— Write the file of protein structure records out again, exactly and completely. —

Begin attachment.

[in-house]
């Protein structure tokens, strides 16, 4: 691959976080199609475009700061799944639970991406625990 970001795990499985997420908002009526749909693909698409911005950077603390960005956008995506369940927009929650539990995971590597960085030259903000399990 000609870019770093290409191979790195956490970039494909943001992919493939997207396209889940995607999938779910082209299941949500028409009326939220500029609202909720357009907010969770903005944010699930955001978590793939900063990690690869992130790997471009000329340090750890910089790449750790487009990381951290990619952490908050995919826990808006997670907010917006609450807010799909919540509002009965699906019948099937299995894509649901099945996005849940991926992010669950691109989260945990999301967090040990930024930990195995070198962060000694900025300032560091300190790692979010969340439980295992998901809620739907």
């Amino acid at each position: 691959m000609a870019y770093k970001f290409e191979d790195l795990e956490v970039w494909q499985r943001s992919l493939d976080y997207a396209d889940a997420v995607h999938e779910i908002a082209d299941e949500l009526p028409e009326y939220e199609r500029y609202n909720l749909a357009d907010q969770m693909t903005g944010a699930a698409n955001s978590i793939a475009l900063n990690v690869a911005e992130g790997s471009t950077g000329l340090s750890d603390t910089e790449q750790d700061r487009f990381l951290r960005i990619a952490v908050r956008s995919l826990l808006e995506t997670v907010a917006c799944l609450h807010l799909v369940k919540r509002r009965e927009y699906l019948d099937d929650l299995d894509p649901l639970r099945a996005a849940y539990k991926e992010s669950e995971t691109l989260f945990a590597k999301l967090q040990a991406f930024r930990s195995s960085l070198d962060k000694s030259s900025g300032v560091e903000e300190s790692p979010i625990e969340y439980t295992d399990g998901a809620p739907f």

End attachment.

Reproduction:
[in-house]
């Protein structure tokens, strides 16, 4: 691959976080199609475009700061799944639970991406625990 970001795990499985997420908002009526749909693909698409911005950077603390960005956008995506369940927009929650539990995971590597960085030259903000399990 000609870019770093290409191979790195956490970039494909943001992919493939997207396209889940995607999938779910082209299941949500028409009326939220500029609202909720357009907010969770903005944010699930955001978590793939900063990690690869992130790997471009000329340090750890910089790449750790487009990381951290990619952490908050995919826990808006997670907010917006609450807010799909919540509002009965699906019948099937299995894509649901099945996005849940991926992010669950691109989260945990999301967090040990930024930990195995070198962060000694900025300032560091300190790692979010969340439980295992998901809620739907």
């Amino acid at each position: 691959m000609a870019y770093k970001f290409e191979d790195l795990e956490v970039w494909q499985r943001s992919l493939d976080y997207a396209d889940a997420v995607h999938e779910i908002a082209d299941e949500l009526p028409e009326y939220e199609r500029y609202n909720l749909a357009d907010q969770m693909t903005g944010a699930a698409n955001s978590i793939a475009l900063n990690v690869a911005e992130g790997s471009t950077g000329l340090s750890d603390t910089e790449q750790d700061r487009f990381l951290r960005i990619a952490v908050r956008s995919l826990l808006e995506t997670v907010a917006c799944l609450h807010l799909v369940k919540r509002r009965e927009y699906l019948d099937d929650l299995d894509p649901l639970r099945a996005a849940y539990k991926e992010s669950e995971t691109l989260f945990a590597k999301l967090q040990a991406f930024r930990s195995s960085l070198d962060k000694s030259s900025g300032v560091e903000e300190s790692p979010i625990e969340y439980t295992d399990g998901a809620p739907f």